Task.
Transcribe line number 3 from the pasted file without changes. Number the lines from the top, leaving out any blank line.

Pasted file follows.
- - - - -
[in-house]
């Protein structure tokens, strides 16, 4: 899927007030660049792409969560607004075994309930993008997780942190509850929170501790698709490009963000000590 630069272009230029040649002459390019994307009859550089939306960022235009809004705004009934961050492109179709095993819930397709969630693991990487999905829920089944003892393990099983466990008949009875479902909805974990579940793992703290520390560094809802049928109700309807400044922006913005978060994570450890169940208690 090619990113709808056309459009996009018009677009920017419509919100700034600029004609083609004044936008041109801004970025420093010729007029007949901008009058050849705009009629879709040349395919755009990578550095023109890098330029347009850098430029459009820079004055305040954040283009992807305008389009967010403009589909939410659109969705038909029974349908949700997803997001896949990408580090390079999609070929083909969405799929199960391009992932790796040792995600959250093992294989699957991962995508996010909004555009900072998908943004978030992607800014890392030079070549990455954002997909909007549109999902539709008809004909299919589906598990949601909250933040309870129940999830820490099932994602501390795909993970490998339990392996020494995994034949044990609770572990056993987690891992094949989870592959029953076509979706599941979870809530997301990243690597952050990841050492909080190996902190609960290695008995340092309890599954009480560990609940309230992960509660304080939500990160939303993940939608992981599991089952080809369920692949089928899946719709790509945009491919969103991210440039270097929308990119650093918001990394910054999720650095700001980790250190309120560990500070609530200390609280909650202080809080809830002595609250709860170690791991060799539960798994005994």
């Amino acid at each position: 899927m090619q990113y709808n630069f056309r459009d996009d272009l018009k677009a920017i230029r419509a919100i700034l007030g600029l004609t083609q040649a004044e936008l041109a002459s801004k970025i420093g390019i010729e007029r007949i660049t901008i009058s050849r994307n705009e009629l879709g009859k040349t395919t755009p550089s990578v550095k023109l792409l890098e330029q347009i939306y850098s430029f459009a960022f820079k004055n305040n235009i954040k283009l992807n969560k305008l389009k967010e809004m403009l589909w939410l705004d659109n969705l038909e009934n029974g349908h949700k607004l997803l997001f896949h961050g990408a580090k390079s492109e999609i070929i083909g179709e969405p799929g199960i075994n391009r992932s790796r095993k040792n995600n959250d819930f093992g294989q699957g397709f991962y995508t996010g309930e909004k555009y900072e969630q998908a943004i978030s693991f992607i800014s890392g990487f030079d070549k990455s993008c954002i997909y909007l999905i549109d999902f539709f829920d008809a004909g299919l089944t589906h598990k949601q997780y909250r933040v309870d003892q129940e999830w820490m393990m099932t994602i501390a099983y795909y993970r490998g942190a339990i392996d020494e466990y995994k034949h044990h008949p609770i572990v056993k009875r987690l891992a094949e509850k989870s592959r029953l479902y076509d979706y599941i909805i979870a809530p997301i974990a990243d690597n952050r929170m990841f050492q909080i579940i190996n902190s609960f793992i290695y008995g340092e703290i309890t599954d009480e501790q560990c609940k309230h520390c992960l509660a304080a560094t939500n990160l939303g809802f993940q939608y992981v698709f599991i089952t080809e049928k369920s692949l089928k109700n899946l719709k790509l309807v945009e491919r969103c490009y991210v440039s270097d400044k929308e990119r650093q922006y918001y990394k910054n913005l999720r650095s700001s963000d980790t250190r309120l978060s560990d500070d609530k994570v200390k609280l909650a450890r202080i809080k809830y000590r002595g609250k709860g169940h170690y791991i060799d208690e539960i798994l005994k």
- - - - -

């Amino acid at each position: 899927m090619q990113y709808n630069f056309r459009d996009d272009l018009k677009a920017i230029r419509a919100i700034l007030g600029l004609t083609q040649a004044e936008l041109a002459s801004k970025i420093g390019i010729e007029r007949i660049t901008i009058s050849r994307n705009e009629l879709g009859k040349t395919t755009p550089s990578v550095k023109l792409l890098e330029q347009i939306y850098s430029f459009a960022f820079k004055n305040n235009i954040k283009l992807n969560k305008l389009k967010e809004m403009l589909w939410l705004d659109n969705l038909e009934n029974g349908h949700k607004l997803l997001f896949h961050g990408a580090k390079s492109e999609i070929i083909g179709e969405p799929g199960i075994n391009r992932s790796r095993k040792n995600n959250d819930f093992g294989q699957g397709f991962y995508t996010g309930e909004k555009y900072e969630q998908a943004i978030s693991f992607i800014s890392g990487f030079d070549k990455s993008c954002i997909y909007l999905i549109d999902f539709f829920d008809a004909g299919l089944t589906h598990k949601q997780y909250r933040v309870d003892q129940e999830w820490m393990m099932t994602i501390a099983y795909y993970r490998g942190a339990i392996d020494e466990y995994k034949h044990h008949p609770i572990v056993k009875r987690l891992a094949e509850k989870s592959r029953l479902y076509d979706y599941i909805i979870a809530p997301i974990a990243d690597n952050r929170m990841f050492q909080i579940i190996n902190s609960f793992i290695y008995g340092e703290i309890t599954d009480e501790q560990c609940k309230h520390c992960l509660a304080a560094t939500n990160l939303g809802f993940q939608y992981v698709f599991i089952t080809e049928k369920s692949l089928k109700n899946l719709k790509l309807v945009e491919r969103c490009y991210v440039s270097d400044k929308e990119r650093q922006y918001y990394k910054n913005l999720r650095s700001s963000d980790t250190r309120l978060s560990d500070d609530k994570v200390k609280l909650a450890r202080i809080k809830y000590r002595g609250k709860g169940h170690y791991i060799d208690e539960i798994l005994k």